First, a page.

The PM said it did not mean "our struggle is over", saying parts of the economy still faced tough restrictions.
England's deputy chief medical officer Jonathan Van-Tam urged patience over the rollout of the Pfizer/BioNTech jab, which begins early next week.
But care home residents will have to wait due to logistical challenges.
And it could take until April for all those most at-risk to receive the new vaccine, according to the head of NHS England.
A further 648 deaths within 28 days of a positive Covid-19 test were recorded in the UK on Wednesday, with another 16,170 cases reported.
Speaking at a Downing Street news conference, Mr Johnson said the decision to approve the Pfizer jab by regulator MHRA came amid "immense logistical challenges" in getting doses to vulnerable groups.
The vaccine needs to be stored at around -70C and comes in packs of 975 doses, which cannot yet be split into smaller batches.
Those who receive it will need a a second dose 21 days later to receive full protection.
"It's going to continue to be tough for some sectors - but until the vaccine is deployed our plan relies on all of us making sacrifices to protect the ones we love," Mr Johnson said.
Meanwhile, Labour's leader Sir Keir Starmer said the vaccine roll-out would require the "best of Britain" as he called for cross-party consensus on communications about the effort.
This is the day we have been waiting for.
But it is clear listening to NHS England chief executive Simon Stevens and England's deputy chief medical officer Prof Jonathan Van-Tam that huge logistical challenges remain.
First of all, supply. The UK is expecting 800,000 doses in the next few days. But given there are 15 million people over the age of 65 and working in health and care sectors, and all need two doses, getting more into the country is essential.
Millions more doses are promised - but how quickly they arrive remains to be seen.
Roll-out is also difficult. Through a combination of the need to keep the vaccine at ultra-cold storage and the fact that the jab comes in batches of 975 that cannot be split up at the moment, immunisation will only be offered from a network of 50 hospitals to start with.
That's because sending it to care homes, where there may be only a few dozen residents, would lead to a huge amount of vaccine being wasted.
It is why there is still so much hope pinned to the Oxford University vaccine, that regulators are currently reviewing.
That does not need to be kept in ultra-cold storage and so can be distributed much more easily. Plus there are already millions of doses in the country.
Prof Van-Tam said he became emotional when the UK became the first country to approve the Pfizer vaccine, but he too warned that social-distancing rules would have to remain in place.
"If we relax too soon it will create a tidal wave of infections," he said.
"I don't think we are going to eradicate coronavirus ever. I think it's going to be with humankind forever," he added.
Prof Van-Tam also said that those offered the vaccine "must take it".
"We need people to take it. This vaccine isn't going to help you if you don't take it," he said.
NHS England chief executive Sir Simon Stevens said the vaccine would be rolled out to 50 hospital hubs in England, with the over-80s, care home staff and front-line NHS staff being the first to receive it from next week.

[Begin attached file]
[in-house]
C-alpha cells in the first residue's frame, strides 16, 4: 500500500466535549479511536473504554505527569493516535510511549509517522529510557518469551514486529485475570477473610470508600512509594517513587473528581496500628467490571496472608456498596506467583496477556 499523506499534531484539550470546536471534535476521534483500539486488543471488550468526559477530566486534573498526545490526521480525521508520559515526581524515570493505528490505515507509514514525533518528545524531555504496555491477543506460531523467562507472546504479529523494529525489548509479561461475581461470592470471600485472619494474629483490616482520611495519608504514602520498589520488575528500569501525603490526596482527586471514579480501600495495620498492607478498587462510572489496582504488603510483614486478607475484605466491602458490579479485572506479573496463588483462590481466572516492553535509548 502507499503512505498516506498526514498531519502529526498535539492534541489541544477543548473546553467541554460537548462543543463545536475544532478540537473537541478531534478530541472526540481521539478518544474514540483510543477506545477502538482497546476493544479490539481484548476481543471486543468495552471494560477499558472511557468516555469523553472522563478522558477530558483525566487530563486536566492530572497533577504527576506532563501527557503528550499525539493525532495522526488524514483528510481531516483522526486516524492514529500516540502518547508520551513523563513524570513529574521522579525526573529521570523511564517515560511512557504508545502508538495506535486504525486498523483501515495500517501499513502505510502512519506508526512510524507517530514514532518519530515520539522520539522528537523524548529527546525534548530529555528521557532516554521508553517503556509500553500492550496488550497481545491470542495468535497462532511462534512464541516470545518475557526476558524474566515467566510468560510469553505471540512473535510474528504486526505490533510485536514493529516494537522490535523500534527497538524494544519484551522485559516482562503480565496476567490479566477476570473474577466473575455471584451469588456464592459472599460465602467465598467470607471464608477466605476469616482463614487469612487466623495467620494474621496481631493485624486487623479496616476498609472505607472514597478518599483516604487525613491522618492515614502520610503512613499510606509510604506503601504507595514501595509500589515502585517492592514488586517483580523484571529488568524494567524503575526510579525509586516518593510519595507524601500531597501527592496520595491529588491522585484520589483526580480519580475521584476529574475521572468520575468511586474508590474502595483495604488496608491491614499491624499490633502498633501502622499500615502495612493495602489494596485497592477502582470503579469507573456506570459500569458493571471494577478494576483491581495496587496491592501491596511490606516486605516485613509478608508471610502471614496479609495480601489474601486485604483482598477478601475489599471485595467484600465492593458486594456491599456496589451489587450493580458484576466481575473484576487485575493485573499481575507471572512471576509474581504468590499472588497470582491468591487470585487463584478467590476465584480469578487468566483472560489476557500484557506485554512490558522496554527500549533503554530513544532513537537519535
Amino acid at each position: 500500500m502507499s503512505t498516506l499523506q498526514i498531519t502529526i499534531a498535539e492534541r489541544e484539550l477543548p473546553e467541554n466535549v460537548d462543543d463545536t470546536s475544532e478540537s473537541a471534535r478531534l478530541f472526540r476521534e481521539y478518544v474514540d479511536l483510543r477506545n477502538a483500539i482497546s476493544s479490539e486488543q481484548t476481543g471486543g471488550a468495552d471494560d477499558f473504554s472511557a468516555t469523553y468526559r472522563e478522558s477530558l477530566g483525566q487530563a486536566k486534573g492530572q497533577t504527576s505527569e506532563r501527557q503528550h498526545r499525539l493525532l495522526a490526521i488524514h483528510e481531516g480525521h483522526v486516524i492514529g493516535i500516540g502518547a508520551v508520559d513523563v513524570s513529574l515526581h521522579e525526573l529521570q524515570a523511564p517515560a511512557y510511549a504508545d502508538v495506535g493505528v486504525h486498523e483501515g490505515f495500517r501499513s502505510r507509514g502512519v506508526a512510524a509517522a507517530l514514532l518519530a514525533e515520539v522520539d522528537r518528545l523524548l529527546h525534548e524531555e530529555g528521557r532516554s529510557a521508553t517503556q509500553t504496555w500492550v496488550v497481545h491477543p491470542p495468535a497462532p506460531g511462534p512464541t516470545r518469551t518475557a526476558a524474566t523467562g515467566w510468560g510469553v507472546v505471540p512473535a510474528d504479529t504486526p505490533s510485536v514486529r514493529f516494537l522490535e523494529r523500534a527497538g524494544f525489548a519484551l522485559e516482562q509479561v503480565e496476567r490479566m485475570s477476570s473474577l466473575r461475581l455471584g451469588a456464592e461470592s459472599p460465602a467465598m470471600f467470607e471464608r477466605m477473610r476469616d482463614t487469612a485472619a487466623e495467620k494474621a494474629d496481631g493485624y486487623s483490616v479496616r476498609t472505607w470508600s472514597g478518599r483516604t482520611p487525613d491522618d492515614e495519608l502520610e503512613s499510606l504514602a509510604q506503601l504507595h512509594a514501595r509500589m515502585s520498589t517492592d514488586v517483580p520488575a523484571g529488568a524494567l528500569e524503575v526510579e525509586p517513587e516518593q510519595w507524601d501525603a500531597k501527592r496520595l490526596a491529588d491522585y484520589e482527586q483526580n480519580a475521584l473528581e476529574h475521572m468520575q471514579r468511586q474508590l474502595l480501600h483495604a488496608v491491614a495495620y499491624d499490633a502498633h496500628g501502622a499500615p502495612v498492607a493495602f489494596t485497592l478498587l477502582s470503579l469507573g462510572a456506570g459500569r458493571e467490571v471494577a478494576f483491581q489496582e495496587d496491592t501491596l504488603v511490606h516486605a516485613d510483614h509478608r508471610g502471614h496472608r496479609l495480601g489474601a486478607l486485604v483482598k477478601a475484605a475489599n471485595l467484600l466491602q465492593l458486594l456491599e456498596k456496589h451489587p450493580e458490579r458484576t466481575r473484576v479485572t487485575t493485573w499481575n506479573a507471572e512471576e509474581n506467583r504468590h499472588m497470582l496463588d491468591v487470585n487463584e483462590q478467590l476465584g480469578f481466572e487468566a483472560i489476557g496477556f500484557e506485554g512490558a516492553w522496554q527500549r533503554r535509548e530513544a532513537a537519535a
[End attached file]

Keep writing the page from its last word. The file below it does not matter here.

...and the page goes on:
Sir Simon said vulnerable people with outpatient appointments scheduled were likely to be among the very first to be offered the jab.
The NHS is "raring to go" to vaccinate people in care homes, hopefully this month, Sir Simon said, but he admitted they would not be among the first to receive it.
Setting out the difficulties faced in getting the vaccine into care homes, he noted that the jab can only be moved a few times, and that each pack of doses cannot be easily split.
The 975 doses they contain would be too many for individual care homes, meaning the vaccine would be wasted, he explained.
Both Pfizer and BioNTech have said the jab can be sent to care homes, as long as the vaccine travels for no more than six hours after it leaves cold storage and is then put in a normal fridge at 2C to 8C.
The Pfizer/BioNTech jab is the fastest vaccine to go from concept to reality, taking only 10 months to follow the steps that normally span 10 years.
The UK has already ordered 40 million doses - enough to vaccinate 20 million people.
These will be rolled out as quickly as they can be made by Pfizer in Belgium, Health Secretary Matt Hancock said earlier, with the first load next week and then "several millions" throughout December.
Scottish First Minister Nicola Sturgeon said the first people in Scotland would be immunised on Tuesday, while Welsh Health and Social Care Minister Vaughan Gething said the roll-out to care homes would be particularly difficult.
The bulk of the roll-out across the UK will be next year.
BioNTech's chief commercial officer Sean Marett said the UK was likely to receive at least 5 million doses of vaccine by the end of the year.
Sir Simon said most of the at-risk population would be vaccinated between January and March or April.
The order in which people will get the jab has been recommended by the Joint Committee on Vaccinations and Immunisations. But the final decision on who gets the coronavirus vaccine is made by the government.
BBC medical editor Fergus Walsh said Pfizer's plan to get doses to hard-to-reach places such as individual care homes had yet to be approved by the MHRA.
The NHS will begin contacting people about getting vaccinated, with GP practices to work together to operate local vaccination centres.
Aside from the Pfizer vaccine, the UK has options to buy doses of six other candidate jabs. At least four of these have proceeded to phase-three trials.
In the end, a vision without the ability to execute it is probably a hallucination.